Habitat’s Endowment Fund provides permanent funding resources that enable us to meet challenges and leverage opportunities to expand access to decent, affordable housing. Numerous initiatives, including new home construction; repairing existing residences; and aiding veterans, low-income families and those impacted by disaster, like Hurricane Ian, are supported by the endowment. Additionally, the endowment supports the development of financial education programs for partner families as they move into stronger and more stable lives in their new homes.
Gifts to the endowment can be made with cash, stocks or other appreciated assets. These can be one-time contributions or part of an ongoing plan to create and expand an endowed account. Many donors choose to fund their endowment via a gift after their lifetime through a bequest in a will or trust. In any case, investing in Habitat’s Endowment Fund creates an enduring legacy of support for donors and demonstrates a commitment to the vision of a world where everyone has a decent place to live.
Please visit our website to learn more about Habitat’s Endowment Fund and other planned giving options. Together, we can build homes, communities and hope for those who need it most.
A Return to Home: Rebuilding in Puerto Rico
Antero and his wife, Luz, moved into their home in the Adjuntas municipality of Puerto Rico nearly 30 years ago. Together, they shared countless memories under its roof and raised their three children inside its walls. But when Hurricane Maria barreled across the island in 2017, the couple’s treasured family home was almost destroyed.
“The building was standing. Thank God,” says 62-year-old Antero, in his native Spanish, as he recalls inspecting his home after the hurricane. “Later, I continued checking and searching, and I noticed the severe damage to the interior. And the roof was so weakened it could no longer withstand even a breeze.”
Read more about Antero and Luz's story
Antero and his family worked to secure the home as best they could, despite having to spend the six months following the storm without electricity or water. Their kitchen cabinets had gotten wet and began attracting moths. Antero, a wood artisan by trade, tried tying down the metal sheeting on the roof with cables to keep the rain out. It didn’t work for long. “I was working, but financially I wasn’t very well. There were days without work, the pay was meager, and buying materials was very difficult,” he says.
The road to recovery
After the storm, communication was challenging, especially in rural areas, like Antero and Luz’s neighborhood in Adjuntas. Vans with loudspeakers drove through severely damaged areas sharing information about Habitat’s home repair program.
The couple believed Habitat could be the answer to their prayers and applied. Sixty-four-year-old Luz says she felt like, “the happiest woman in the world,” when she heard they’d been approved. When the repairs took place, it had been more than three years since the couple’s home was damaged by the storm.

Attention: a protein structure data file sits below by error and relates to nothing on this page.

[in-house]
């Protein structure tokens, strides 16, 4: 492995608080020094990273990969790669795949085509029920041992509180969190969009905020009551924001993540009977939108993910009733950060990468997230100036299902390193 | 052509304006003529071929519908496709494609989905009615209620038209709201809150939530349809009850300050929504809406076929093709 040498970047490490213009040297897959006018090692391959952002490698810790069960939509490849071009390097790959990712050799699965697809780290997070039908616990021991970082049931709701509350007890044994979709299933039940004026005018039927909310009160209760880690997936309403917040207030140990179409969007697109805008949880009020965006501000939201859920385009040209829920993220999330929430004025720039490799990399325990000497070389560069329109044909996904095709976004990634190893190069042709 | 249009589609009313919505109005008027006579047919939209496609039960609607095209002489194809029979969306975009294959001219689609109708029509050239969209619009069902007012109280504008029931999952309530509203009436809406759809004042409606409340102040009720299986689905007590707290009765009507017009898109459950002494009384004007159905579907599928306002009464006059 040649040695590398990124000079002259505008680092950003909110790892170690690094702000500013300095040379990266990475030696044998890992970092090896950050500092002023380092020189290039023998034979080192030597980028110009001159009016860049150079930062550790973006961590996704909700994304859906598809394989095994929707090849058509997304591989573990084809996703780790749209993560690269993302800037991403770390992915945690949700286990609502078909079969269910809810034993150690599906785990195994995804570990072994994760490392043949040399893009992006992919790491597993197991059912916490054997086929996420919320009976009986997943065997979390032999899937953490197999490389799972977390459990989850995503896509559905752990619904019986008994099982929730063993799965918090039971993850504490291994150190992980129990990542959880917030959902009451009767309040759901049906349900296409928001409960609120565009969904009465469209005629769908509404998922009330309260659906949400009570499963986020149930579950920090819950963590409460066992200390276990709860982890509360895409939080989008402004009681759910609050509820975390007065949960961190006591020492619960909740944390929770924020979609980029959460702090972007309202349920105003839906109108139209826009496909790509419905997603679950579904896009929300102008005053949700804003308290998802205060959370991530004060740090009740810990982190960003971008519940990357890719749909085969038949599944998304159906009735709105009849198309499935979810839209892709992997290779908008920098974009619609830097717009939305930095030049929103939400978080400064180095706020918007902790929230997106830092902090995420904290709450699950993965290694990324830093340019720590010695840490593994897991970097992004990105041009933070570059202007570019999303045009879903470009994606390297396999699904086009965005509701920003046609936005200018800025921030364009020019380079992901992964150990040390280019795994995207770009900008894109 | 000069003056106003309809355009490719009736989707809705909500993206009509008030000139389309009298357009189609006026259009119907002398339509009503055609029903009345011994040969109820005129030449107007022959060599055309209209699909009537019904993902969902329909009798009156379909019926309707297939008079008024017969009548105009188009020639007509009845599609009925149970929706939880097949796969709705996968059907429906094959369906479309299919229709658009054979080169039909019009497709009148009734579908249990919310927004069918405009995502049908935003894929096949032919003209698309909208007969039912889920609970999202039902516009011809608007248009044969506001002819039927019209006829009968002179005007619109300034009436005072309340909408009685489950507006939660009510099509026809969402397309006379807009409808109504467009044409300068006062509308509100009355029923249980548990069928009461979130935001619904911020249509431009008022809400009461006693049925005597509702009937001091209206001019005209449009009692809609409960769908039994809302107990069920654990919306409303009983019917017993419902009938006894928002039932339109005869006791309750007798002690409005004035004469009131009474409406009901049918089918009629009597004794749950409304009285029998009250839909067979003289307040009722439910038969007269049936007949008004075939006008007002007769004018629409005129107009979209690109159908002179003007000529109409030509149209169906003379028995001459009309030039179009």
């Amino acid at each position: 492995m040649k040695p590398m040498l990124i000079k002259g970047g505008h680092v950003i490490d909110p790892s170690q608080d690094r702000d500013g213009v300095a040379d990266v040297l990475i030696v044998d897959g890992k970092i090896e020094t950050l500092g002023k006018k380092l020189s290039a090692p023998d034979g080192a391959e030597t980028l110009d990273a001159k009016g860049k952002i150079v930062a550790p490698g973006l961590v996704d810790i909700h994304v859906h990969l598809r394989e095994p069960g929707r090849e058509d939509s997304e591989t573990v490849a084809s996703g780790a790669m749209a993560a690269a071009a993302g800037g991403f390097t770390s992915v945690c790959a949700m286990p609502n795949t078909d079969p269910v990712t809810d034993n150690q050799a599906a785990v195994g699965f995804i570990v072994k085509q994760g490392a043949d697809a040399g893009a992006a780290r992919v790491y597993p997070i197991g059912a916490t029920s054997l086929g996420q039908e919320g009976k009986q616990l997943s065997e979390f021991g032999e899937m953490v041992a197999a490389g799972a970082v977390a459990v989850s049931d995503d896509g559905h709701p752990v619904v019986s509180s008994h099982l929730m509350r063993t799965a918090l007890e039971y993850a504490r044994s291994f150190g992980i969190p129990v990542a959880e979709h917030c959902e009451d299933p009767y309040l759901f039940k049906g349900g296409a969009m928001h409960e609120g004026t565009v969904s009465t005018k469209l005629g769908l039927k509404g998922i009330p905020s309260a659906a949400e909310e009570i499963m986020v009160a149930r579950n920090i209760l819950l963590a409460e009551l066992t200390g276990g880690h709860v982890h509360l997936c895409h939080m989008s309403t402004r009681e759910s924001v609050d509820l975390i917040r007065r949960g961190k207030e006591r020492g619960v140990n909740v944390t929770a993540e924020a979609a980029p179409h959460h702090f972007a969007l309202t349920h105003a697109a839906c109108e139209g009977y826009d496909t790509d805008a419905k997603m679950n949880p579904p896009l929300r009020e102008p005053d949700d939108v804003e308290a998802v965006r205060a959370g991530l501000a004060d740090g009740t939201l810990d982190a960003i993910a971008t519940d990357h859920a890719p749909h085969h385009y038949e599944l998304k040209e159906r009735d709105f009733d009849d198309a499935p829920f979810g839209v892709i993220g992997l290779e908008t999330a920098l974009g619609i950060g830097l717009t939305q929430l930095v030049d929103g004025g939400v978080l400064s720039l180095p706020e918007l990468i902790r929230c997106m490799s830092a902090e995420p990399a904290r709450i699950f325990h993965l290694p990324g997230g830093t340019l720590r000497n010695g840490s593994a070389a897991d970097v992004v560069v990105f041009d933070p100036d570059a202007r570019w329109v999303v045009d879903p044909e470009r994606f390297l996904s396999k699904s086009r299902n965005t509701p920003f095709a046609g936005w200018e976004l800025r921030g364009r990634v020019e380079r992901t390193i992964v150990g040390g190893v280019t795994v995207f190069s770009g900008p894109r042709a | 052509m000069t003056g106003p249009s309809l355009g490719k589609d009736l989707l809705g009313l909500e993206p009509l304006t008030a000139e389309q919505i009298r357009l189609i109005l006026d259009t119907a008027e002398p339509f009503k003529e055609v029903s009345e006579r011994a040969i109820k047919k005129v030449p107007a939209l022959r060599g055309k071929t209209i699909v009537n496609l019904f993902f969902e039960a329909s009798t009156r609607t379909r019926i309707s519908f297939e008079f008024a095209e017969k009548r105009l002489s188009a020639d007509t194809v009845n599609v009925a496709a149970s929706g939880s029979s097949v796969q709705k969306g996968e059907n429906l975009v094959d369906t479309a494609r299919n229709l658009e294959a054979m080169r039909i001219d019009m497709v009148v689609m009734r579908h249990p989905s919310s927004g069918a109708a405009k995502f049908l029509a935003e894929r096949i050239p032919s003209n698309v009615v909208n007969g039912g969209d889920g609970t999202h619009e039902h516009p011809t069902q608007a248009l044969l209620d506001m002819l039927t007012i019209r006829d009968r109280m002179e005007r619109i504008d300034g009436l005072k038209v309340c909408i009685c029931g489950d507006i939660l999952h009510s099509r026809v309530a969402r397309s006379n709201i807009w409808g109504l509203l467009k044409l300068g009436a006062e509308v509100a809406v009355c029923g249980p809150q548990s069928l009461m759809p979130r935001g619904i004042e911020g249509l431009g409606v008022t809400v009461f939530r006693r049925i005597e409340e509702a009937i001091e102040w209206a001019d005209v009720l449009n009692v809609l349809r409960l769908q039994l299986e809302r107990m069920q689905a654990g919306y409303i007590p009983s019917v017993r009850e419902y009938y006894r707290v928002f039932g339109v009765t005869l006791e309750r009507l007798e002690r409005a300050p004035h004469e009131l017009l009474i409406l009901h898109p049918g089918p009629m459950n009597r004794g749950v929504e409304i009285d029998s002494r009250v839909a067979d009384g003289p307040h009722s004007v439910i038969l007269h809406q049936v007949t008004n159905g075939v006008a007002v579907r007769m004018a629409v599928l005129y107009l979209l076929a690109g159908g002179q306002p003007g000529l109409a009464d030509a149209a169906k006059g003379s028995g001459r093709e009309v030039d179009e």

Five years ago, AbbVie, a research-based global biopharmaceutical company that has operated on the island for nearly 50 years, donated $50 million to Habitat to help families and communities recover from the devastation of hurricanes Irma and Maria in 2017 and strengthen access to housing in Puerto Rico. With AbbVie’s support, Habitat has partnered directly with hurricane-affected families, like Antero and Luz, to address their shelter needs. Besides home repair work, Habitat’s holistic program also supports workforce development, securing land tenure and fostering long-term improvement to shelter and land resilience issues.
During their repairs, Antero and Luz’s home received a new roof and kitchen cabinetry, waterproofing of the concrete roof, replacement of an aluminum door and interior wood doors, general electric work, and repair of their balcony and stairs as well as interior and exterior paint. Antero also used his skills as an artisan to help personalize some of the repairs, including purchasing and installing trim for the windows, and he installed a new gas stove.
A safe place to be
“We live more confidently now,” says Antero. “We no longer have leaks. When I saw how the house was and seeing it now, it’s like a load that has been taken off. We even enjoy downpours now because we know we’ll stay warm and dry.”
The couple loves being able to have family over again and looks forward to spending many more joyous occasions with their children and two grandchildren. “Home is happiness,” Antero says.
Qualified charitable distributions
Are you looking for a more meaningful way to make a charitable donation? Consider making a qualified charitable distribution, or QCD, through Habitat for Humanity. QCDs can provide tax benefits while helping those in need – they are direct transfers of funds from your retirement account directly to qualified charities. Not only do QCDs help those in need of better housing. They can also reduce your taxable income from your retirement account. Together, we are creating a world where everyone has a decent place to live.